The UK’s ASA is an independent self-regulatory body responsible for supervising the CAP Code as applied to the advertising industry. The CAP Code is written by the advertising industry via its Committee of Advertising Practices (CAP). The ASA applies sanctions against parties who fail to follow its rulings.
Recipients of unsolicited commercial e-mails filed a complaint against the Training Guild (a Southampton seminar provider) alleging that their marketing violated Section 22.1 and Section 43.4 of the CAP Code. The CAP Code requires that (1) e-mails make clear that they are marketing communications, and (2) advertisers get explicit consent before sending e-mails to consumers.
The ASA rejected petitioners’ first contention, ruling that the Training Guild made it clear in the subject line that the e-mails at issue were marketing communications. However, the ASA upheld petitioners’ second contention, ruling that under CAP Code Section 43.4, the Training Guild failed to get explicit consent from the recipients: “it was the advertiser’ responsibility to ensure that the recipients on the list had given their explicit consent to receive such e-mails.”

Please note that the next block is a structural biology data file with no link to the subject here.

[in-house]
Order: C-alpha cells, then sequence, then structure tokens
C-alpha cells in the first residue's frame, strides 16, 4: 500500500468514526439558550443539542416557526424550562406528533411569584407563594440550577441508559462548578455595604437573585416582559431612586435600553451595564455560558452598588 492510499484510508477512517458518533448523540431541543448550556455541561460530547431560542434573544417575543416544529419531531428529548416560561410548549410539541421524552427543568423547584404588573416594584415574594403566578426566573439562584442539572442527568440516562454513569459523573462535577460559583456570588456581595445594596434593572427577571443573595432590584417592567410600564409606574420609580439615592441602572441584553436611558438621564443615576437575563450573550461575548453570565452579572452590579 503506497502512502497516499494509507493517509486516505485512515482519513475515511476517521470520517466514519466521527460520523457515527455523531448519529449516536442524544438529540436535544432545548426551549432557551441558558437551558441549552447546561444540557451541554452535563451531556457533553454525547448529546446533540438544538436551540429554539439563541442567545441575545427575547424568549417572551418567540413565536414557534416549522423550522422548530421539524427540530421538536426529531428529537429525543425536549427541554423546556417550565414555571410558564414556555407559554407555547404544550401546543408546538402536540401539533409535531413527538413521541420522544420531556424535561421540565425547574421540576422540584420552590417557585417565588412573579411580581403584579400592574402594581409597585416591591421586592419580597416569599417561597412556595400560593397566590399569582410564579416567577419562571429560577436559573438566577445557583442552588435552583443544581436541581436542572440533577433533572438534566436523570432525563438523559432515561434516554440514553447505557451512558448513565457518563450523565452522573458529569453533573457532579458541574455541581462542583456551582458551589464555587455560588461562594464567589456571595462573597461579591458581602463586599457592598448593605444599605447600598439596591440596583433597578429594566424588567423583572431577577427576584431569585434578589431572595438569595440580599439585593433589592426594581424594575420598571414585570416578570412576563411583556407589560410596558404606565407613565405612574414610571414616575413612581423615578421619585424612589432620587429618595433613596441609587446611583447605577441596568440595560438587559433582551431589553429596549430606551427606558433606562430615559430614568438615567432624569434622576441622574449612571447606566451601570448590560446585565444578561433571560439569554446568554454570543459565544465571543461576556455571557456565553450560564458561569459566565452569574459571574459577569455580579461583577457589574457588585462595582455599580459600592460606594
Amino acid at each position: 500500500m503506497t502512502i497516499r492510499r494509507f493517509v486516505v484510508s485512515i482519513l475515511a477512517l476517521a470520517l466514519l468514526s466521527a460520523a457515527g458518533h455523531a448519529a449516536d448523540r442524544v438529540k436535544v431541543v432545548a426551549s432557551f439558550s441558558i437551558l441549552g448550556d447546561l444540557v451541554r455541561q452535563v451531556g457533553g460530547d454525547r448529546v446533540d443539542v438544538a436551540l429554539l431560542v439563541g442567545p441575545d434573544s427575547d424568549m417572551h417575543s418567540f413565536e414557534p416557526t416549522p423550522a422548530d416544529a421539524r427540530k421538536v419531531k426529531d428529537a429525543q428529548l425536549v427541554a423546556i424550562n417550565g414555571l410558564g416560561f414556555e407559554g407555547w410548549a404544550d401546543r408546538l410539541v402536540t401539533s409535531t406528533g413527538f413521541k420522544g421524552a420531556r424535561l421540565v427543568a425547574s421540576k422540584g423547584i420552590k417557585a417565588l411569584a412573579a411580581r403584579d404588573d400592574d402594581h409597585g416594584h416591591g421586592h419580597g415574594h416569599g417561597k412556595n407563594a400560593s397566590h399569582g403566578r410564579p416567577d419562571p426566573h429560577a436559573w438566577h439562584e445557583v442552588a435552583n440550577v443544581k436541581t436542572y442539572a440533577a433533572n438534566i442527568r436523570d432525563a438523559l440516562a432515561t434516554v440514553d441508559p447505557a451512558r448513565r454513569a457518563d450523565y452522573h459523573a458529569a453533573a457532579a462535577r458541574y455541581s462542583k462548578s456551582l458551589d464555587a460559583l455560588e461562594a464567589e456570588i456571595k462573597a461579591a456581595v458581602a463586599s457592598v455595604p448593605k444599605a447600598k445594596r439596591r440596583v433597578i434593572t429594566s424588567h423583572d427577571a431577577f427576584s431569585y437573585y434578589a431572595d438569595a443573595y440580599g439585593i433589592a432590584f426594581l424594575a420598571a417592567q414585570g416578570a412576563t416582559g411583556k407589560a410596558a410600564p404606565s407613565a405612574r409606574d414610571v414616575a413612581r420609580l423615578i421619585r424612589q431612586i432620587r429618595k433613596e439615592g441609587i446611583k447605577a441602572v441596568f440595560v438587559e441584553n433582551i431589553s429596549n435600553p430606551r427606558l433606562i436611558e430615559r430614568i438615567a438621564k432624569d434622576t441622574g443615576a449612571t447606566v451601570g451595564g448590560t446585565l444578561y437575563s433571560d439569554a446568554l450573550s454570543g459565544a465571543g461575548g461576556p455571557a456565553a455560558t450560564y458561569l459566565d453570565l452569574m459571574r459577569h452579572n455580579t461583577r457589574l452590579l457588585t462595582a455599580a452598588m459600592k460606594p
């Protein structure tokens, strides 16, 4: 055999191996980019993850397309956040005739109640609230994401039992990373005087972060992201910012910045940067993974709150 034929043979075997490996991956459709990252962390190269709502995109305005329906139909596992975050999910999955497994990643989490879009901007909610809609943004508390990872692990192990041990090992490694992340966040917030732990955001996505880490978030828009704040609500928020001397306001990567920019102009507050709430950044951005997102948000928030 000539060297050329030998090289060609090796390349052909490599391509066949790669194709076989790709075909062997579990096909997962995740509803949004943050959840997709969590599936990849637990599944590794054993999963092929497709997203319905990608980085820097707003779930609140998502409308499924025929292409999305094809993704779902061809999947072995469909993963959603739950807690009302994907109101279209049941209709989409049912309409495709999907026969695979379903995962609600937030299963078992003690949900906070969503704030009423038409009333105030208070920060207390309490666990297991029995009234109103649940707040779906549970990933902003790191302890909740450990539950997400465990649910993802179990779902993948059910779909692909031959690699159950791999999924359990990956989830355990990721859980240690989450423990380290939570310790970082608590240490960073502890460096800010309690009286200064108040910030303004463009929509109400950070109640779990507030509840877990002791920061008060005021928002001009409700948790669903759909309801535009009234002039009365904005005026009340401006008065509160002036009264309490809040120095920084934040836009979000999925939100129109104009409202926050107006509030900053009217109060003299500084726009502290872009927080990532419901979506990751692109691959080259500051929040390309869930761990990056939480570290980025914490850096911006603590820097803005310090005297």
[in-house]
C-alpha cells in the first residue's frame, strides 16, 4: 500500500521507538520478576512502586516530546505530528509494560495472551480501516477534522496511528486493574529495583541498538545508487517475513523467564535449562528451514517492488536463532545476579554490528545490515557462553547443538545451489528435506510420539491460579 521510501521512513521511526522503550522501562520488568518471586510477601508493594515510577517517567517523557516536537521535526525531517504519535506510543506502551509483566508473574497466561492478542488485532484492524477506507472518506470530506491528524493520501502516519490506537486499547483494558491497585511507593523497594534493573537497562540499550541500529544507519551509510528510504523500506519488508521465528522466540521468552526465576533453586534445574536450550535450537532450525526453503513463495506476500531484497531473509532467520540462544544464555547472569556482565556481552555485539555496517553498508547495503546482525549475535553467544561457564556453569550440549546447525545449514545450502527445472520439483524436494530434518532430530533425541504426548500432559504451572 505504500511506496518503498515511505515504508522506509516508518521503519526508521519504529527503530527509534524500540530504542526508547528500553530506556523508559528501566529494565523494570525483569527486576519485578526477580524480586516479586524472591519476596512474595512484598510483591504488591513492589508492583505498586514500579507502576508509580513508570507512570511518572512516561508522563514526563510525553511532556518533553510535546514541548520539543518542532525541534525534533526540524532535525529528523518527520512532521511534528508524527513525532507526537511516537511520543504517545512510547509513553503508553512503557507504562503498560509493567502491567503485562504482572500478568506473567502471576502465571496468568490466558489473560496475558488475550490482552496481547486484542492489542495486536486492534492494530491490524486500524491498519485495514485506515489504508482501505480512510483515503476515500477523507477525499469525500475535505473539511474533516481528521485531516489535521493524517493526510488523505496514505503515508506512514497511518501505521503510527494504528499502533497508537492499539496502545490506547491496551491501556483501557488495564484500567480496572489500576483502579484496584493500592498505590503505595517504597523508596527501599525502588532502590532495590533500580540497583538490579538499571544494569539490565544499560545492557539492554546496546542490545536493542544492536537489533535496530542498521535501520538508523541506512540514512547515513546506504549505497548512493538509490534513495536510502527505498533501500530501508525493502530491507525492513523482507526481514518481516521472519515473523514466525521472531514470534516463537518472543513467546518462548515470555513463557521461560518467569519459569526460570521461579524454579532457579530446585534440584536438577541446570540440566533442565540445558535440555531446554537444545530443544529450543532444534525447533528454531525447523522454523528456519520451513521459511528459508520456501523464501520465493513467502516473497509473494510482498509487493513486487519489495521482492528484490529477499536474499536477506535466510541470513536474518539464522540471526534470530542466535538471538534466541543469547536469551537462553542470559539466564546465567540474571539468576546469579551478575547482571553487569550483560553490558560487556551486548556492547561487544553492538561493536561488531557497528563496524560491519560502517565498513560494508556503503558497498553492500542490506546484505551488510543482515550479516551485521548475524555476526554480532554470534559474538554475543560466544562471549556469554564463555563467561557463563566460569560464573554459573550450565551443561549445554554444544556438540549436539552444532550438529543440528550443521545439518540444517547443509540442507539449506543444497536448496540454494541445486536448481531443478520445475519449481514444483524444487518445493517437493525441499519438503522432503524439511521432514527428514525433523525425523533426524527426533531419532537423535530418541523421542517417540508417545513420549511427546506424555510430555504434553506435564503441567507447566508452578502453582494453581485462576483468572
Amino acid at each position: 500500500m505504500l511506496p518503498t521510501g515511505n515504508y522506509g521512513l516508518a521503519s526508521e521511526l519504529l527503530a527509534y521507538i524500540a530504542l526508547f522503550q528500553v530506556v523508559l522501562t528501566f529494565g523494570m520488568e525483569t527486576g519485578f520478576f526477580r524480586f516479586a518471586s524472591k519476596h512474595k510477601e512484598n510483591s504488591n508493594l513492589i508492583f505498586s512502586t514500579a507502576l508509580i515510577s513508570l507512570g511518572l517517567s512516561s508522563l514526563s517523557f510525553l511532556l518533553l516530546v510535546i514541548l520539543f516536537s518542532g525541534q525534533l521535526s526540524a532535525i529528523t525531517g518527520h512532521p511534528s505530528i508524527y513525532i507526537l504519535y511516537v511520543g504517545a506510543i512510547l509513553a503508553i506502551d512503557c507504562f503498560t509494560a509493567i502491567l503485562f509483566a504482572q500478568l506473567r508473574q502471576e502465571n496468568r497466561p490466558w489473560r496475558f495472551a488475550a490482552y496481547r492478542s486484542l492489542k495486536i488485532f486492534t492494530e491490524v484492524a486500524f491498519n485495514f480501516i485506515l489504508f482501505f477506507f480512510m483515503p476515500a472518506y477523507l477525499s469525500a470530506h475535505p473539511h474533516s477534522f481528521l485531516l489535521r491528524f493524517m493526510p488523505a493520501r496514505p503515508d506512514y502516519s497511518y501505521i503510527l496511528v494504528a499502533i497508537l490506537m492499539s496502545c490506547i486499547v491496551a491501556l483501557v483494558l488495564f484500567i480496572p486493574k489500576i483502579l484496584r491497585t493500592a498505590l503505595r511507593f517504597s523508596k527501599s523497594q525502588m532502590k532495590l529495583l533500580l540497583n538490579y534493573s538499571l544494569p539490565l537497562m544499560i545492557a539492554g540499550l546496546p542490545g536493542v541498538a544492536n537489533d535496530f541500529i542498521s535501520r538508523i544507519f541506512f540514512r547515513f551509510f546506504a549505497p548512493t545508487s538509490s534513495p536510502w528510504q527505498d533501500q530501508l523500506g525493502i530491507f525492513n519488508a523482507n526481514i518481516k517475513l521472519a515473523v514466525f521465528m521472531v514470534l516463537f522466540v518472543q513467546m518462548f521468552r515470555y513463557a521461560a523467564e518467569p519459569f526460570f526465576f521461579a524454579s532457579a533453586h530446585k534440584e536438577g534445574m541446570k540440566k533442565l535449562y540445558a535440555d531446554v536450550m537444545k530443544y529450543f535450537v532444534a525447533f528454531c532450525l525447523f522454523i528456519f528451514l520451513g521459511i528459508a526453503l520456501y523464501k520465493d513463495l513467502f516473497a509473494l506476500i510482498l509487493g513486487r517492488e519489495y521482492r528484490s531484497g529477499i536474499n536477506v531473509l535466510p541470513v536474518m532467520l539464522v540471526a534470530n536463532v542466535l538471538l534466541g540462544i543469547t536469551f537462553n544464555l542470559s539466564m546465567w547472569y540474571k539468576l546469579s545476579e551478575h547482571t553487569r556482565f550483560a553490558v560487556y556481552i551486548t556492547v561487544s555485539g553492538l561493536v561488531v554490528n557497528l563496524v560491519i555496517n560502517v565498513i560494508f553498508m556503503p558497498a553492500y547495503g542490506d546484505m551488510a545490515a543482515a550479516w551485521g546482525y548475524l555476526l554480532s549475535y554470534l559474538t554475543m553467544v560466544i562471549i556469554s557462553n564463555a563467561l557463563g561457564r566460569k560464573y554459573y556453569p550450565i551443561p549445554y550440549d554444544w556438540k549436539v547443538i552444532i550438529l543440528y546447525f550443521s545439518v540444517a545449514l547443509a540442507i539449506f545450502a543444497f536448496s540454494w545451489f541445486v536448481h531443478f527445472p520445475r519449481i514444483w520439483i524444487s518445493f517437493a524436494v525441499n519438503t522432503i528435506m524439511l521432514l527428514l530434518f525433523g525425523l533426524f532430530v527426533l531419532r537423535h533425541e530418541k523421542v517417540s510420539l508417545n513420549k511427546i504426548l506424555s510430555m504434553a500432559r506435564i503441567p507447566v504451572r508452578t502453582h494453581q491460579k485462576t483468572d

In its ruling, the ASA helped to clarify the meaning of CAP Code Section 22.1, which states that marketers “should ensure that marketing communications are designed and presented in such a way that it is clear they are marketing communications.” The subject heading “Business Seminars – Telesales & Selling Skills made Easy” made it sufficiently clear that the e-mails were marketing communications. This ruling may help interpret a similar UK legal requirement found in the E-commerce Regulations of 2002.
The ASA’s second ruling – i.e., its insistence that e-marketers get explicit consumer consent before sending marketing e-mails – is perhaps even more important for the future of e-mail marketing in the UK. CAP Code Section 43.4 states that “The explicit consent of consumers is required before. . . marketing by e-mail or SMS text transmission, save that marketers may market their similar products to their existing customers without explicit consent so long as an opportunity to object. . . is given on each occasion.” The Training Guild bought a list of e-mail addresses belonging to people whom it believed had opted to receive e-mail marketing messages. The ASA ruled that even if the Training Guild bought the list in good faith, it was responsible for ensuring that the recipients had in fact given their explicit consent.
Section 43.4 reflects a legal requirement found in the EU Directive on Privacy and Electronic Communication due to be implemented in the UK. California anti-SPAM legislation, which has passed the California legislature and awaits the Governor’s signature, contains a similar provision. However, the effects of these legal requirements may be reduced since e-mails are not constrained by borders.